The best political theory relies on objective measures… like the Labor Theory of Value (LTV).
I agree that labor time is the most reliable measure. My point was that the LTV is fiercely resisted by bourgeois economists that are unashamedly pro-business. My objection is not the LTV, but your proposed method of proving it.
I think I would call the possibility of using AI to preform the objective measure ‘surveillance socialism’.
Using similar methods to automated DevOps functions used by corporates for scientific management to suit their own private wealth interests, very similar tech could be used to encourage collaboration among developers and users.
I think it is less likely that an adversary would be created, and more likely that some collaborators may use automation to ‘game’ the system to their own advantage, or ideological antagonists trying to shut it down.
None of this ought to discourage us from developing it though.
The license text does not have to contain the detail. It’s quite possible to achieve this through project governance, a bit like a ‘code of conduct’ where the implementation details are updated dynamically while the license text refers to the objective measure through an active link.
Your license could be simplified by removing the implementation details and simply providing a link to them.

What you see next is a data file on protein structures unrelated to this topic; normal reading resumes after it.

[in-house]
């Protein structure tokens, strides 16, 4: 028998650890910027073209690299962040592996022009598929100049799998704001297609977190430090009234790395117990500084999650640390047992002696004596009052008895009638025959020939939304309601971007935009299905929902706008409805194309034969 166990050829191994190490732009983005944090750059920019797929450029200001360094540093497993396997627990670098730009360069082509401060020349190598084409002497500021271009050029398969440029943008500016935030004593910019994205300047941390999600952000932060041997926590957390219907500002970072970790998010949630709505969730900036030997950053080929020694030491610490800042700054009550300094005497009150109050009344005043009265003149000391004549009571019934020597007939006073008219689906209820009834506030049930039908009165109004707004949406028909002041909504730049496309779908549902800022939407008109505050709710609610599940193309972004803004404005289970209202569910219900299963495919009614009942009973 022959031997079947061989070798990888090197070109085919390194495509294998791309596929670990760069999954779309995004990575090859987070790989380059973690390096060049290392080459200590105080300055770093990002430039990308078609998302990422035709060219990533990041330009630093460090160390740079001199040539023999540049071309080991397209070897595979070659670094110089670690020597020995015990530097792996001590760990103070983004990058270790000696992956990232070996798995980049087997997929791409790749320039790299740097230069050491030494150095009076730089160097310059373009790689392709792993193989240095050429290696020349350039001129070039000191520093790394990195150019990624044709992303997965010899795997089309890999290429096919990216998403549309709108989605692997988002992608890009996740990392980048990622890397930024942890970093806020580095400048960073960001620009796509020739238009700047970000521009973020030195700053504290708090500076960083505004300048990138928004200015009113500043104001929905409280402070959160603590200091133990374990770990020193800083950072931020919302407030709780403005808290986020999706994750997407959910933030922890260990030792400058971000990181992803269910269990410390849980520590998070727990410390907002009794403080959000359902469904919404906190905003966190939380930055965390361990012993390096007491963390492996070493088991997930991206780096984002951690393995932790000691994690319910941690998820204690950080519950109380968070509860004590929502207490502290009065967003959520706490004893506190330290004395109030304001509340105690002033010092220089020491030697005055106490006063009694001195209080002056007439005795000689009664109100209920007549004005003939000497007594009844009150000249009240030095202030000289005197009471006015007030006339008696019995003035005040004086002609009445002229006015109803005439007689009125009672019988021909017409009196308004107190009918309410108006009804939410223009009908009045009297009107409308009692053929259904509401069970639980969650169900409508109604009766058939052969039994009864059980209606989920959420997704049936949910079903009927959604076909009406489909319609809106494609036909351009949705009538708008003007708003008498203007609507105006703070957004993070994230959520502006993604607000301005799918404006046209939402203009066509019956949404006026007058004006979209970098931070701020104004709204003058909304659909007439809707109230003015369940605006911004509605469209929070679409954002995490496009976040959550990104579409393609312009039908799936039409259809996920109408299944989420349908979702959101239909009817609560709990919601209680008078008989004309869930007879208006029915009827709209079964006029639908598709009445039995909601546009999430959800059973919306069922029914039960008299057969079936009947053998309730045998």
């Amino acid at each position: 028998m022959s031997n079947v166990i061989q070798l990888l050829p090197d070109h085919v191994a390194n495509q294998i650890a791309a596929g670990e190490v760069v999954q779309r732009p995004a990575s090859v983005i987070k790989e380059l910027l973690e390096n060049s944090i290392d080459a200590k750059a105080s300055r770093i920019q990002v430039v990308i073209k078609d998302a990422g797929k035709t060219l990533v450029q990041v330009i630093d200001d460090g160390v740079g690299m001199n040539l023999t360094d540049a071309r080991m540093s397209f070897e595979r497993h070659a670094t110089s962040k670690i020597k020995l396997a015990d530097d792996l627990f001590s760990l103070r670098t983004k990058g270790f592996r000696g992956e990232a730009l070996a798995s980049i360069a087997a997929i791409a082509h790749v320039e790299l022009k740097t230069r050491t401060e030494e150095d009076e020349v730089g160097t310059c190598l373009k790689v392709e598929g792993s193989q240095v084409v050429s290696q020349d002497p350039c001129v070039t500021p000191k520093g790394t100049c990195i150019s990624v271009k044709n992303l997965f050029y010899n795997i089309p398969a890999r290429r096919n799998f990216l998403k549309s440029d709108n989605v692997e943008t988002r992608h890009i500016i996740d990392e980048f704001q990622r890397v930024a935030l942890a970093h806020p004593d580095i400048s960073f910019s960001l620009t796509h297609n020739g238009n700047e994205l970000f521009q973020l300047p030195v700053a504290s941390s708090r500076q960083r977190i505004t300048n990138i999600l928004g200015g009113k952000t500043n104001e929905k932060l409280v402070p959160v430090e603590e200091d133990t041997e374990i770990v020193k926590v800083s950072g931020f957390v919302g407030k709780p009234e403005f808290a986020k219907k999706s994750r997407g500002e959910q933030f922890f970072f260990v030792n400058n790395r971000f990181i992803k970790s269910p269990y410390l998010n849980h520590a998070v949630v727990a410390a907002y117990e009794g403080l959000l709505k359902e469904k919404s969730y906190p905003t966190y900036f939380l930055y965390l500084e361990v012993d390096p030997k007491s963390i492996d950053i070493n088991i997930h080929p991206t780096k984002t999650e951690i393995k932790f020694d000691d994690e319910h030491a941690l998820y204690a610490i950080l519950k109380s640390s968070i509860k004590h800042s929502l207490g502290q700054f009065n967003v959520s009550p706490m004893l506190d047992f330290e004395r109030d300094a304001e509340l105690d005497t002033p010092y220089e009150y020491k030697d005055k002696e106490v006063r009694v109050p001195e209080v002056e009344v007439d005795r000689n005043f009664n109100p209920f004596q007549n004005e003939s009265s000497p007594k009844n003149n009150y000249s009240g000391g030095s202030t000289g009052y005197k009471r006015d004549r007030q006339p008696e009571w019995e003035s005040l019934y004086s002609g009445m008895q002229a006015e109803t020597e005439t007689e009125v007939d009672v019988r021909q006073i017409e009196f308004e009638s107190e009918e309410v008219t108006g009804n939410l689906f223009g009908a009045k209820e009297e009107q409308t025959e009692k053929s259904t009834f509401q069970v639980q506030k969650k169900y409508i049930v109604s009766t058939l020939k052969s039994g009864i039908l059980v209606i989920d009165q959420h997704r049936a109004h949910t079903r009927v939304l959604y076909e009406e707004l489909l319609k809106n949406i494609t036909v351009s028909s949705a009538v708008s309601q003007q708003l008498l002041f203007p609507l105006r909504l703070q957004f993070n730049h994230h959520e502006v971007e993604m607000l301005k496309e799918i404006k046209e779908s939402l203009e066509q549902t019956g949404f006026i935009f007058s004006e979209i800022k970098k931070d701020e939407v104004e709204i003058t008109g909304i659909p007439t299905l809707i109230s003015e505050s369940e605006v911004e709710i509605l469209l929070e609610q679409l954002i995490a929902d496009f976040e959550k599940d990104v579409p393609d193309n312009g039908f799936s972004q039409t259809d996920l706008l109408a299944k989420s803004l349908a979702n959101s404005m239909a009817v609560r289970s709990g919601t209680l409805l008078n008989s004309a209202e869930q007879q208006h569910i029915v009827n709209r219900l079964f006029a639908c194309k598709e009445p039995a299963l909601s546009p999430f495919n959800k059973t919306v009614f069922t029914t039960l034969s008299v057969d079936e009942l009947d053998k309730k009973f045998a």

The implementation could become a part of your product portfolio.
I read the license and my first impression was ‘it’s complicated’. I am suggesting you simplify it by actively linking to the implementation detail.
Licensing is possibly the most important detail of your working life, not something to rush IMO:
Focusing on the problems of justifying intellectual property is important not because these institutions lack any sort of justification, but because they are not so obviously or easily justified as many people think.
We must begin to think more openly and imaginatively about the alternative choices available to us for stimulating and rewarding intellectual labor.
E. C. Hettinger, ‘Justifying Intellectual Property’, Philosophy & Public Affairs, vol. 18, no. 1, pp. 31–52, 1989.
This would possibly require a small web app that handles the current protocol, which could at first be simply an agreement to post output from IDE extensions that monitor time spent. On it’s own, this would be a blunt instrument but over time, with blending data from LOC and possibly also financial contributions you would end up with a very smart measuring system.
In terms of “the ethical angle”, I am referring to your presentation where (from memory) you do implicate readers in ethical considerations. I had a similar problem when I wrote a license with economic restrictions. I started out using ethical rhetoric but that attracted very low effort rebuttals from FLOSS evangelists which have an eccentric allergy to ethical licenses.
I reviewed the way I presented the license to attract better calibre critique and so far, it has at least stopped the hate from FLOSS zealots… since I am using the same argument for economic restriction that FLOSS advocates use around vague and idealist notions of freedom and openness - namely that licenses ought to enable the outputs we value… quality, fairness, performance, security and so on so forth.
: Adam Mossoff, ‘Saving Locke from Marx: The Labor Theory of Value in Intellectual Property Theory’. 2012.